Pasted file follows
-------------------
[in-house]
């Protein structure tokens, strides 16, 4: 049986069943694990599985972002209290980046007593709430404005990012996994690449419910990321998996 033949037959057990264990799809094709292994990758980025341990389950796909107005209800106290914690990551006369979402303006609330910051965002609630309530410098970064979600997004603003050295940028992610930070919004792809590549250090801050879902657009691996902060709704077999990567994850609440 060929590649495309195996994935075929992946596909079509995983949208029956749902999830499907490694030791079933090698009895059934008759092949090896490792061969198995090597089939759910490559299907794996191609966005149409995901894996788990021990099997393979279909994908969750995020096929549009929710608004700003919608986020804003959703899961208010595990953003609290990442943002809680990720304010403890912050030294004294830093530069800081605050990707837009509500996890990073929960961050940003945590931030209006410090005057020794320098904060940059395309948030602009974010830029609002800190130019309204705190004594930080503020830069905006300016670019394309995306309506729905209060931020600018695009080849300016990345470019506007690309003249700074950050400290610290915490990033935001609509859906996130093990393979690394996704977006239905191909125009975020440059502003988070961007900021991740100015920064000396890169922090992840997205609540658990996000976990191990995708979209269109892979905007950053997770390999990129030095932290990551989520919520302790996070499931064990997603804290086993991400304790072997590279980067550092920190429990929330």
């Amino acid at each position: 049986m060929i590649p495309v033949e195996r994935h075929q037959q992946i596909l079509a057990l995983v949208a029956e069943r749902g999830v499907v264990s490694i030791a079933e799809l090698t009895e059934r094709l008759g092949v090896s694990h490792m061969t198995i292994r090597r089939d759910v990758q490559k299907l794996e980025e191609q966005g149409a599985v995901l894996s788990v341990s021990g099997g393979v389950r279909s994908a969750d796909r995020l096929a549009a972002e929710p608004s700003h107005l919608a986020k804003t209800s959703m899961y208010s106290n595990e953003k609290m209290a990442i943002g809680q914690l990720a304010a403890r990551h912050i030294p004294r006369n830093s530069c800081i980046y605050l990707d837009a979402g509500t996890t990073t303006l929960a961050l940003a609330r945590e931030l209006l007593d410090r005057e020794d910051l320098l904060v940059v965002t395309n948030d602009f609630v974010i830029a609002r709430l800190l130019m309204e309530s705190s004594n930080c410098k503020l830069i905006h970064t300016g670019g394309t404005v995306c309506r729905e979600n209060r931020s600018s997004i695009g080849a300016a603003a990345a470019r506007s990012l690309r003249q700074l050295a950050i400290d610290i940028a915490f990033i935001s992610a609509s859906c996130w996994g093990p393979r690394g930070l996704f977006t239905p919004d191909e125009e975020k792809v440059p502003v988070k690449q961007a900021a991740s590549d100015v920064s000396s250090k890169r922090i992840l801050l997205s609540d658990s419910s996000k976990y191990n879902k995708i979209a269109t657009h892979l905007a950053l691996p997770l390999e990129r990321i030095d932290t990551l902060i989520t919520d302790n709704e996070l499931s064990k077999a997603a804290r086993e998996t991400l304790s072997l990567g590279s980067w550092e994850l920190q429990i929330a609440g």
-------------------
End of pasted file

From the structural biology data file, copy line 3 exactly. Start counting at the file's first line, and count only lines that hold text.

């Amino acid at each position: 049986m060929i590649p495309v033949e195996r994935h075929q037959q992946i596909l079509a057990l995983v949208a029956e069943r749902g999830v499907v264990s490694i030791a079933e799809l090698t009895e059934r094709l008759g092949v090896s694990h490792m061969t198995i292994r090597r089939d759910v990758q490559k299907l794996e980025e191609q966005g149409a599985v995901l894996s788990v341990s021990g099997g393979v389950r279909s994908a969750d796909r995020l096929a549009a972002e929710p608004s700003h107005l919608a986020k804003t209800s959703m899961y208010s106290n595990e953003k609290m209290a990442i943002g809680q914690l990720a304010a403890r990551h912050i030294p004294r006369n830093s530069c800081i980046y605050l990707d837009a979402g509500t996890t990073t303006l929960a961050l940003a609330r945590e931030l209006l007593d410090r005057e020794d910051l320098l904060v940059v965002t395309n948030d602009f609630v974010i830029a609002r709430l800190l130019m309204e309530s705190s004594n930080c410098k503020l830069i905006h970064t300016g670019g394309t404005v995306c309506r729905e979600n209060r931020s600018s997004i695009g080849a300016a603003a990345a470019r506007s990012l690309r003249q700074l050295a950050i400290d610290i940028a915490f990033i935001s992610a609509s859906c996130w996994g093990p393979r690394g930070l996704f977006t239905p919004d191909e125009e975020k792809v440059p502003v988070k690449q961007a900021a991740s590549d100015v920064s000396s250090k890169r922090i992840l801050l997205s609540d658990s419910s996000k976990y191990n879902k995708i979209a269109t657009h892979l905007a950053l691996p997770l390999e990129r990321i030095d932290t990551l902060i989520t919520d302790n709704e996070l499931s064990k077999a997603a804290r086993e998996t991400l304790s072997l990567g590279s980067w550092e994850l920190q429990i929330a609440g």